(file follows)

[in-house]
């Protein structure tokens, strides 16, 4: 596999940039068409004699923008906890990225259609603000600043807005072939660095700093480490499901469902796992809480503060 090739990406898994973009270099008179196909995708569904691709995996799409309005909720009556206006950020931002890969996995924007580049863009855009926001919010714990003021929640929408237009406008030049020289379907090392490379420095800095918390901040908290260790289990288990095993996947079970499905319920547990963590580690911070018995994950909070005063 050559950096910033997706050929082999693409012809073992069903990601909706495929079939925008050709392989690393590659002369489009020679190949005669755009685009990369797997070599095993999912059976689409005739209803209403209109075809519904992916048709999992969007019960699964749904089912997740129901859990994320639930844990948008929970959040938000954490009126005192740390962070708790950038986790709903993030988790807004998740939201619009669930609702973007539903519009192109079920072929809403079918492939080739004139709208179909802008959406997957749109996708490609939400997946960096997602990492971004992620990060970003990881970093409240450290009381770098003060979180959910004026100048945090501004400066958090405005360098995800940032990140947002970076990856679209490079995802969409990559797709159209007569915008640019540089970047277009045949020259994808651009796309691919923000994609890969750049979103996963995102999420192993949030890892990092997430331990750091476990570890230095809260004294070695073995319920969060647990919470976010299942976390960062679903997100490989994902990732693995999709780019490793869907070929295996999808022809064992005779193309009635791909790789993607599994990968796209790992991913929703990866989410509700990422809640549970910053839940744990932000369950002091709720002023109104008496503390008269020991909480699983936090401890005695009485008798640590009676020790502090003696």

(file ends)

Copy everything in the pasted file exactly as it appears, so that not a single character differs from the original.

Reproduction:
[in-house]
């Protein structure tokens, strides 16, 4: 596999940039068409004699923008906890990225259609603000600043807005072939660095700093480490499901469902796992809480503060 090739990406898994973009270099008179196909995708569904691709995996799409309005909720009556206006950020931002890969996995924007580049863009855009926001919010714990003021929640929408237009406008030049020289379907090392490379420095800095918390901040908290260790289990288990095993996947079970499905319920547990963590580690911070018995994950909070005063 050559950096910033997706050929082999693409012809073992069903990601909706495929079939925008050709392989690393590659002369489009020679190949005669755009685009990369797997070599095993999912059976689409005739209803209403209109075809519904992916048709999992969007019960699964749904089912997740129901859990994320639930844990948008929970959040938000954490009126005192740390962070708790950038986790709903993030988790807004998740939201619009669930609702973007539903519009192109079920072929809403079918492939080739004139709208179909802008959406997957749109996708490609939400997946960096997602990492971004992620990060970003990881970093409240450290009381770098003060979180959910004026100048945090501004400066958090405005360098995800940032990140947002970076990856679209490079995802969409990559797709159209007569915008640019540089970047277009045949020259994808651009796309691919923000994609890969750049979103996963995102999420192993949030890892990092997430331990750091476990570890230095809260004294070695073995319920969060647990919470976010299942976390960062679903997100490989994902990732693995999709780019490793869907070929295996999808022809064992005779193309009635791909790789993607599994990968796209790992991913929703990866989410509700990422809640549970910053839940744990932000369950002091709720002023109104008496503390008269020991909480699983936090401890005695009485008798640590009676020790502090003696």